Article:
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ABC/ARV: A scientific solution

Instead of extermination, the scientific solution is Animal Birth Control and Anti-Rabies Vaccinations (ABC/ARV), which involves:

  • Catching stray dogs of an area and segregating them.
  • Healthy, friendly dogs are sterilized & immunised against rabies
  • Then they are returned to their respective areas, where they live the rest of their lives helping the community.

Over 15,000 stray dogs are vaccinated against Rabies by Blue Cross each year.

Blue Cross sterilises around 600 street / community dogs and cats every month and vaccinates them against rabies.

This effort is to reduce the number of breeding homeless stray animals on the streets of our city. We conduct extensive adoption efforts to find homes for stray puppies and kittens in an effort to further reduce the homeless numbers.

If every home adopted a stray dog, the problem would be solved over night!

Animal Birth Control and Anti Rabies Vaccinations (ABC/ARV) for Stray Dogs

Government of India, Stray Dog Control Rules 2001, dictates Civic bodies to conduct Animal Birth Control and Anti-Rabies (ABC/ARV) programs for controlling Rabies and stray animal population. Recommended by the World Health Organisation and Animal Welfare Board of India, this is an effective measure to reduce stray animal population and Rabies.

It is unlawful to order or plan the removal of stray dogs from the streets. Please call your local GHMC office or the Dog Squad (+914024617017), and request ABC / ARV instead!

Extermination of dogs is dangerous.

Killing dogs does not help because we have external garbage disposal. Garbage attracts and breeds animals. Stray dog issues cannot be solved until garbage disposal is addressed. One breeding pair of stray dogs can give raise to 2,000 in their lifetime. Extermination of these animals is an offence, because it has proved dangerous in a rabies prone country.

Dogs are territorial. When dogs of an area are removed, a new pack enters attracted by the garbage. The new pack behaves aggressively, because they have invaded an unknown territory. They may be diseased, ready to reproduce, and extremely hostile. They may bite local people, thereby causing Rabies. Local dogs must be protected.

Safe community. Welfare of strays.

Wikipedia estimates 20,000 rabies deaths in India. With the co-existence of humans and dogs on the streets, the risk of exposure is alarming. There is an increasing fear among people regarding stray dogs.

Mission Rabies has set up a Nationwide Rabies Network and is raising funds to vaccinate 2 million stray dogs in the key hot-spots of India. In their pilot project last year, 5 staff from Blue Cross of Hyderabad participated in an Anti Rabies Camp in Bikaner, near Jaipur. In the 15-day camp, Teja, Lallu, Hari, Prasad and Rajkumar helped the Mission Rabies team vaccinate over 2,400 dogs.

Read More: Mission Rabies

So, Wikipedia says an estimated 31,000 of rabies death occur in Asia, of which 20,000 are from India. Given how humans and dogs co-exist on the streets of our country, the risk of exposure is alarming. That said, there's a general fear mounting among the public when it comes to the community dogs- popularly known as stray dogs. But we have news. We have organizations that are committing to work towards making India a rabies free country. They just got started and we have joined hands with them. Mission Rabies has set up a Nationwide Rabies Network and is raising funds to vaccinate 2 million stray dogs in the key hotspots of India. This is amazing to say the least. In their pilot project last year, 5 staff from Blue Cross of Hyderabad participated in an Anti Rabies Camp in Bikaner, near Jaipur. In the 15-day camp, Teja, Lallu, Hari, Prasad and Rajkumar helped the Mission Rabies team vaccinate over 2,400 dogs. Here's a video with snapshots of the work! This fight against rabies wins us two wars- safer communities and the cause of welfare of street dogs. To read more on Mission Rabies, please visit: http://www.missionrabies.com/ https://www.facebook.com/MissionRabies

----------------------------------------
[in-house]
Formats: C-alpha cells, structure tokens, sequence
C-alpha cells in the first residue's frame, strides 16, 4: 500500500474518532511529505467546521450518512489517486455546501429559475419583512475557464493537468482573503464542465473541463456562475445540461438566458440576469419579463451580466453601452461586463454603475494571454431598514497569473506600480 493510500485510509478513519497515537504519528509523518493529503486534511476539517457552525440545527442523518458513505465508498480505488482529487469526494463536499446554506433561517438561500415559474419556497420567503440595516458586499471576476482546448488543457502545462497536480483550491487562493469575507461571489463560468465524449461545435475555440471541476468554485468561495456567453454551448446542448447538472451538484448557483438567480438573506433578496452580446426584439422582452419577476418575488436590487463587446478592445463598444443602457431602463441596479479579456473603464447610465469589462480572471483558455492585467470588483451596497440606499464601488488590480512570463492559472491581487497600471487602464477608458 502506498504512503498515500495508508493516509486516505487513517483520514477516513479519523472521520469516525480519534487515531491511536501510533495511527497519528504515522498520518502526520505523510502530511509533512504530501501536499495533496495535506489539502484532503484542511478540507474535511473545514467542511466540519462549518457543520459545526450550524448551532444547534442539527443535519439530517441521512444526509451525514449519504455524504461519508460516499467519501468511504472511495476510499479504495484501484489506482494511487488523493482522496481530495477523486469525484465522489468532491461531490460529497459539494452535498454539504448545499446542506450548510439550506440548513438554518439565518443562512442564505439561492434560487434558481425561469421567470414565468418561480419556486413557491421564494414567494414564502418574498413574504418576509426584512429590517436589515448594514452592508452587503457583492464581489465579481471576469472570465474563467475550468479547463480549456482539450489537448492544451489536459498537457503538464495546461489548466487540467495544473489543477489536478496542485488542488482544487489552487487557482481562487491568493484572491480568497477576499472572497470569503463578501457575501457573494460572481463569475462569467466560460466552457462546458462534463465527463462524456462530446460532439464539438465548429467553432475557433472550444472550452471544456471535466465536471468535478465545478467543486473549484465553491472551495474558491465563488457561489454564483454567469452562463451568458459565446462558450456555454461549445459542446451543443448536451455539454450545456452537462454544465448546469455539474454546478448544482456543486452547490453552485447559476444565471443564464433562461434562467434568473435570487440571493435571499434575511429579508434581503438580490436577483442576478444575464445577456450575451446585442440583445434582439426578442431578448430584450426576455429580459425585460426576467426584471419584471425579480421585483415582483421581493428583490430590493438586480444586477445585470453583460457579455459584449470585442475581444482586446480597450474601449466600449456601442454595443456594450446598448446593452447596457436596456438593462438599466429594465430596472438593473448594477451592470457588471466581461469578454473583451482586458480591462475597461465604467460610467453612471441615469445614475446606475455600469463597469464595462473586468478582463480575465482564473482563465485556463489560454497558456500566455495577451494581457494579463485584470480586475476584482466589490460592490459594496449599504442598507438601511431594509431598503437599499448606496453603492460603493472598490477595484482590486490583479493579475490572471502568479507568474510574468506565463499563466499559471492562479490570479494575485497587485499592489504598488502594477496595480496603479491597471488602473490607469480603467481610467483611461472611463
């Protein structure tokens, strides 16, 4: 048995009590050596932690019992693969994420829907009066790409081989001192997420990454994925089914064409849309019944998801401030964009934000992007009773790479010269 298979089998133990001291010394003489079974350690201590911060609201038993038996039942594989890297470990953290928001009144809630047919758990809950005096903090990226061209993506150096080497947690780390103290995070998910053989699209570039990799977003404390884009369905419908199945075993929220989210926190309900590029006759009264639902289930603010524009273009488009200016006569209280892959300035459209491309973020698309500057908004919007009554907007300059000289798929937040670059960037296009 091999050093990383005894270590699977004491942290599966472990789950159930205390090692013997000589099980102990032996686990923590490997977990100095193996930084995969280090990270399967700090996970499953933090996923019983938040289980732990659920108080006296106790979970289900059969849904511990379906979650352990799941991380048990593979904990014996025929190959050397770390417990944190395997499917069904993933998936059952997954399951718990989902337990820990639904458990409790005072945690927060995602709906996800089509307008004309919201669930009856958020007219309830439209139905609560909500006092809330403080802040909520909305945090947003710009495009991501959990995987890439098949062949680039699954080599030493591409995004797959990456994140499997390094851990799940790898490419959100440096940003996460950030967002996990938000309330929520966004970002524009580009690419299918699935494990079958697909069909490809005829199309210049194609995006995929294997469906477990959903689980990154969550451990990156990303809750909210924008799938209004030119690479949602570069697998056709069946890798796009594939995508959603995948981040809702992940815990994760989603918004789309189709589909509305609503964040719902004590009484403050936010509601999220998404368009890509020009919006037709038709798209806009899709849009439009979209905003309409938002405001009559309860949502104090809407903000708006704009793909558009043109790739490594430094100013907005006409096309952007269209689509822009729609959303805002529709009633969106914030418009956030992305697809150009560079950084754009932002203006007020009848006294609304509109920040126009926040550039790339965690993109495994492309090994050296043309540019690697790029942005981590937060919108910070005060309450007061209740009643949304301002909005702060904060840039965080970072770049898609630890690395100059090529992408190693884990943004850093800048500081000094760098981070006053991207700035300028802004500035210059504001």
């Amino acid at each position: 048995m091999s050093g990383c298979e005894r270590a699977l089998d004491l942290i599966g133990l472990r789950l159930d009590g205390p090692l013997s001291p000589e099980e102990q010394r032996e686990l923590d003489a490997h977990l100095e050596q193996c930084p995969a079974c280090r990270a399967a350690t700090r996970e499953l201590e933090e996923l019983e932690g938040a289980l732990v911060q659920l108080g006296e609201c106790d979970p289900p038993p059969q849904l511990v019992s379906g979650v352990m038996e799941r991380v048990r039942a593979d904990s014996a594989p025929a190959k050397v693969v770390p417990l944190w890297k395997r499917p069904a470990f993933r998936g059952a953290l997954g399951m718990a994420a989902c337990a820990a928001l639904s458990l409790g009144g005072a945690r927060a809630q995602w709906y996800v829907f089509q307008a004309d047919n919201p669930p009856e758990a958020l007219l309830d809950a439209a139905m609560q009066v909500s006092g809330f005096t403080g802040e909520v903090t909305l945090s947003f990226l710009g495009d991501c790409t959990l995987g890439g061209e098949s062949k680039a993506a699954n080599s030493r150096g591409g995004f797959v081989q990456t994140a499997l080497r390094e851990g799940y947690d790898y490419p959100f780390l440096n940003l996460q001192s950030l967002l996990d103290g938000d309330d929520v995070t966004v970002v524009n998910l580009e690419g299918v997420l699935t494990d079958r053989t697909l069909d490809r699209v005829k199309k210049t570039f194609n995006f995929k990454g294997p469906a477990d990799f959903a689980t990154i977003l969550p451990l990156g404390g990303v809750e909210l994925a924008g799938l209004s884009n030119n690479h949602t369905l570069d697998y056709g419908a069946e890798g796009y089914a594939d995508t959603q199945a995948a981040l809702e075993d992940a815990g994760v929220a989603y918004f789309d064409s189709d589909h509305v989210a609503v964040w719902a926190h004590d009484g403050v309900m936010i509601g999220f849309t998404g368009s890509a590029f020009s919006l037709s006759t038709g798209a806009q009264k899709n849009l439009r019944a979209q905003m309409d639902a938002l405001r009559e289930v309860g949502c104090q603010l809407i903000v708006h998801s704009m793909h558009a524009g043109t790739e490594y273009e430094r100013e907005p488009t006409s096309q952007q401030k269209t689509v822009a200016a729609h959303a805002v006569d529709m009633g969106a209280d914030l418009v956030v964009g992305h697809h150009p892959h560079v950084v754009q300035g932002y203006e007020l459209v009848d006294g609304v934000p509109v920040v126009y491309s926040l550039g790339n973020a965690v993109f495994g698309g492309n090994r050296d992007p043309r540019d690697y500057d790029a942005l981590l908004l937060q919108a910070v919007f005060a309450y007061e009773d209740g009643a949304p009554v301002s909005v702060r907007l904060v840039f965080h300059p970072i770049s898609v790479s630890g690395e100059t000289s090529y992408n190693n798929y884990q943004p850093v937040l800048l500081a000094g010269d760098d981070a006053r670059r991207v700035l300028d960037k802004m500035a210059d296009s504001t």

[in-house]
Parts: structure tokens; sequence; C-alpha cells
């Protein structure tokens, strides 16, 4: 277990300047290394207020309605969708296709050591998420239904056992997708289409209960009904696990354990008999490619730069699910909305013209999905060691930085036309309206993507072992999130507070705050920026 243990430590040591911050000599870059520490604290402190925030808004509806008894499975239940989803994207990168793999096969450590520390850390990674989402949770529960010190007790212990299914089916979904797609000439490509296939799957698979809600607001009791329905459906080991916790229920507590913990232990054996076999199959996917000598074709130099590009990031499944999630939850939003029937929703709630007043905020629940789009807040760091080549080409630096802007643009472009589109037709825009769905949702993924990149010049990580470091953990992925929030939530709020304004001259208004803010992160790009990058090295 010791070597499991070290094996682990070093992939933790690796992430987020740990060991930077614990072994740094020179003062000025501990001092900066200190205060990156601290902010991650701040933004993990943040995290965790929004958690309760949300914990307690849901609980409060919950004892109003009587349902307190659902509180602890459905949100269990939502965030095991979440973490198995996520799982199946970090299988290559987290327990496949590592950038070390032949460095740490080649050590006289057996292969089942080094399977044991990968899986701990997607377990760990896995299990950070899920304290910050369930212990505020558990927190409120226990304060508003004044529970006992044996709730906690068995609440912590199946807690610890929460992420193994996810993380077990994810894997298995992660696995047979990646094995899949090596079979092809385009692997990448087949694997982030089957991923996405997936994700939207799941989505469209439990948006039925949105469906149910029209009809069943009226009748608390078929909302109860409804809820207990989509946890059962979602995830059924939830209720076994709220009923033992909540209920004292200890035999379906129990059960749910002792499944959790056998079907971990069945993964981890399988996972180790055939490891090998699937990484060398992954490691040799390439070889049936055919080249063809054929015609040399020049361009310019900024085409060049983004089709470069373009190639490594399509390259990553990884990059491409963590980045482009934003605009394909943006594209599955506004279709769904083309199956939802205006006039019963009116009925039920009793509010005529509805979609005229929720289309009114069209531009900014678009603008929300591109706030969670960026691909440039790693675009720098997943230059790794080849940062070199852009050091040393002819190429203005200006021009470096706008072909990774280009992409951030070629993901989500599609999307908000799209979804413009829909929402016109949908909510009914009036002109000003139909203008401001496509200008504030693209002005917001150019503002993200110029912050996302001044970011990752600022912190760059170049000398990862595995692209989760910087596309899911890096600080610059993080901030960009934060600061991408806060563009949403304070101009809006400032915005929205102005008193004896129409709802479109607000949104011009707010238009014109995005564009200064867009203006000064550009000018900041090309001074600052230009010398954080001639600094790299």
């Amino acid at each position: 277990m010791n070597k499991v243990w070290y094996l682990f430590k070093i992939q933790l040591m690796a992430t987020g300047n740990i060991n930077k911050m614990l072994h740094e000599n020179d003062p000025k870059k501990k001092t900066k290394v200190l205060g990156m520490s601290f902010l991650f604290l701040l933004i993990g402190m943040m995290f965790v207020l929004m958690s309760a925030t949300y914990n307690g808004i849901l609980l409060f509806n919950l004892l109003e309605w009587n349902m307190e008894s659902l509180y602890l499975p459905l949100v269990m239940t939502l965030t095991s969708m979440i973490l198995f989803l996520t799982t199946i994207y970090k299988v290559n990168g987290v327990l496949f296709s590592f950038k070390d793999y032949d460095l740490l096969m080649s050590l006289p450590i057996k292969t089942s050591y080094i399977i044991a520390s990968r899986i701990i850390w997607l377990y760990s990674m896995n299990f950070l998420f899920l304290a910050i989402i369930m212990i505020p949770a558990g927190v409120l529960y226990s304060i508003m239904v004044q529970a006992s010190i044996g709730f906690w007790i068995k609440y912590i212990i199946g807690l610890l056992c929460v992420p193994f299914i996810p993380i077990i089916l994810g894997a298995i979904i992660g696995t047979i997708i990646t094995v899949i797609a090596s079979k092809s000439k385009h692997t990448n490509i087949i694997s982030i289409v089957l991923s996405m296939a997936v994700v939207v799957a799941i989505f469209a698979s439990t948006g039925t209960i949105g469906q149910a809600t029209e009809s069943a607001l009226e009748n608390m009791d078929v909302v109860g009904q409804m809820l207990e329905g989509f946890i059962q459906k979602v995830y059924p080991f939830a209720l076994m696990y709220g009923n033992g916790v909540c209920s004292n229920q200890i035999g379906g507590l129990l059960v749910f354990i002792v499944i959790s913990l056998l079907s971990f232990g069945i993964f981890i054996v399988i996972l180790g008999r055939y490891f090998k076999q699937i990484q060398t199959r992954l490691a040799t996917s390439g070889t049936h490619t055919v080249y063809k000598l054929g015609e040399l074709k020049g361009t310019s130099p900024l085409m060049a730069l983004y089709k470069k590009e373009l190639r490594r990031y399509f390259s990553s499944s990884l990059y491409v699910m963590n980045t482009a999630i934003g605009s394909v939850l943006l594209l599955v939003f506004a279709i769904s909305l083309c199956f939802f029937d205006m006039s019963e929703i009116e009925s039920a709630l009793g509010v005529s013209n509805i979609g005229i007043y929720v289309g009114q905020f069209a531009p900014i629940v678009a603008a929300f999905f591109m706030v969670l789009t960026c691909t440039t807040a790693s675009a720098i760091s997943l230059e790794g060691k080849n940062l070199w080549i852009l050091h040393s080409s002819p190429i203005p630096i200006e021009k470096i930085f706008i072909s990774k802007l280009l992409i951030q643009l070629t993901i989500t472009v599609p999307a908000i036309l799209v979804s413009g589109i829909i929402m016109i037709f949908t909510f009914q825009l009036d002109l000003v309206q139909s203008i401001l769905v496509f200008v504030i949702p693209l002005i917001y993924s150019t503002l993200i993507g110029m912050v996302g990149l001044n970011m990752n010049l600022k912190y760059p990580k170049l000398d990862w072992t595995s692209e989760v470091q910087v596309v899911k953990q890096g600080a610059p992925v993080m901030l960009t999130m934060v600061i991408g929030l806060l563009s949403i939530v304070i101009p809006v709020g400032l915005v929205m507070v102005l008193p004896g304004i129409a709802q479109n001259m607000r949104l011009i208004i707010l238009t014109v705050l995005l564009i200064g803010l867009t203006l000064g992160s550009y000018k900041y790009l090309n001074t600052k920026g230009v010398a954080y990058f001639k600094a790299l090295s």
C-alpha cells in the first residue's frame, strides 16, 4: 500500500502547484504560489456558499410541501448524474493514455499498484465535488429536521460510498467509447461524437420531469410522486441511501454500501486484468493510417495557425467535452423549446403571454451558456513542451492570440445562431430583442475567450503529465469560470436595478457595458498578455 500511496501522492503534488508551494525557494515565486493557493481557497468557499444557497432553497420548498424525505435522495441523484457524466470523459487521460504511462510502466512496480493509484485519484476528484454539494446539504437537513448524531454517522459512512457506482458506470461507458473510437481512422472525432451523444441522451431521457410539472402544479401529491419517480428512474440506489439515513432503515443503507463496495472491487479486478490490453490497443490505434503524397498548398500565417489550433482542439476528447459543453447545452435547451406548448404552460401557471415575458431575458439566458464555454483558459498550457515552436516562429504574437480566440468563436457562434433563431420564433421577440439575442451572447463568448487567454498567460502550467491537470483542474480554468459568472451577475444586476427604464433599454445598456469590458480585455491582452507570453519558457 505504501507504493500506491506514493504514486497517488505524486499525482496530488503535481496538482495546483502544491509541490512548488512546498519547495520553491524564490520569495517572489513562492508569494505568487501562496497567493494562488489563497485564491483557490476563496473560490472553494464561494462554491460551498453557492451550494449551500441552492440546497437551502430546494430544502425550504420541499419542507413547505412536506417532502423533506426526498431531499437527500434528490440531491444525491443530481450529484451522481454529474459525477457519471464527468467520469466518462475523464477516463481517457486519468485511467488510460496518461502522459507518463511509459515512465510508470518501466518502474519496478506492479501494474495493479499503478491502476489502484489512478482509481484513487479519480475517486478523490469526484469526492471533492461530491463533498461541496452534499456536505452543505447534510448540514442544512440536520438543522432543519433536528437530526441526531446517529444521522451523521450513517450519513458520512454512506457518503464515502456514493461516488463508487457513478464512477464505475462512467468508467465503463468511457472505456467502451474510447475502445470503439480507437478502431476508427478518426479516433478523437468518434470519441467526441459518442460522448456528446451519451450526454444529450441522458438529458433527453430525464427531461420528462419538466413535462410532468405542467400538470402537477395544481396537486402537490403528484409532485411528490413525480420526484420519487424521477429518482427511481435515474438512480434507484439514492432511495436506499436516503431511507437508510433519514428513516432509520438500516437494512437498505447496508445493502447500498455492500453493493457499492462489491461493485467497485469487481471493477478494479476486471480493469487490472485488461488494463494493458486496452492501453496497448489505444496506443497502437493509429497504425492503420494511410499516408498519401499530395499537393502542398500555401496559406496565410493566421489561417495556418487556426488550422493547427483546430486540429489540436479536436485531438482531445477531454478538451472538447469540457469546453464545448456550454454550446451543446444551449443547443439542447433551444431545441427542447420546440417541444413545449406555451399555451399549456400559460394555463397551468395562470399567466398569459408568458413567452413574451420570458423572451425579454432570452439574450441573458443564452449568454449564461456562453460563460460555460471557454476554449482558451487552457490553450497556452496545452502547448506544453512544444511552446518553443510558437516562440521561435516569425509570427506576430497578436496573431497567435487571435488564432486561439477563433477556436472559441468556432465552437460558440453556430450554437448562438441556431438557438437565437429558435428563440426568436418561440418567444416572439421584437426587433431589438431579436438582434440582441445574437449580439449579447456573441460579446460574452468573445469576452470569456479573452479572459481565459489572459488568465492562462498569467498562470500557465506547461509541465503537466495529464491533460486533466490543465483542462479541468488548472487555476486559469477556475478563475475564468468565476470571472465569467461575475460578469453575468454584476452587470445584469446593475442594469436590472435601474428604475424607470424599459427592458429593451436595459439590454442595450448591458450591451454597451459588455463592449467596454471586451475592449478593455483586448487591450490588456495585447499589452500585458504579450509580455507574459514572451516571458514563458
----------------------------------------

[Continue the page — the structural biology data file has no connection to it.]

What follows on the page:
Posted by Blue Cross of Hyderabad on Monday, 17 March 2014

Rabies is a fatal disease but can be prevented by the Anti Rabies Vaccine.

According to the World Health Organisation, when 75% of the dog population has been immunised against rabies, the disease can be controlled. The immunised dogs create disease-free zones, and act as barriers to the spread of Rabies.

Community participation for successful Animal Birth Control and Anti Rabies Vaccination (ABC/ ARV) programme is crucial. Good results, such as Rabies-free zones and puppy-free zones are seen, where it has received community support. The programme continues to be a struggle where residents or VIP’s in the community have objections. Though this is Animal Welfare Board of India and Government authorised safe solution, opposition continues to mar progress.

Create Rabies Free Zones!

  • Have dogs in your community sterilised & vaccinated.
  • Contact details of local GHMC stray dog units.
  • If you are not happy, lodge a complaint.
  • Submit to the Chief Veterinary Officer, GHMC.
  • Mark a copy to our email for follow up.

Behaving around stray dogs

  • Never Stare. This is seen as a threat.
  • Never Scream. The dog will become excited.
  • Never Run away. This encourages chasing.
  • Never Kick. The dog will bite.
Dog Behaviour Guide

As we sleep each night, sterilised and vaccinated street dogs guard our streets, and keep us safe!

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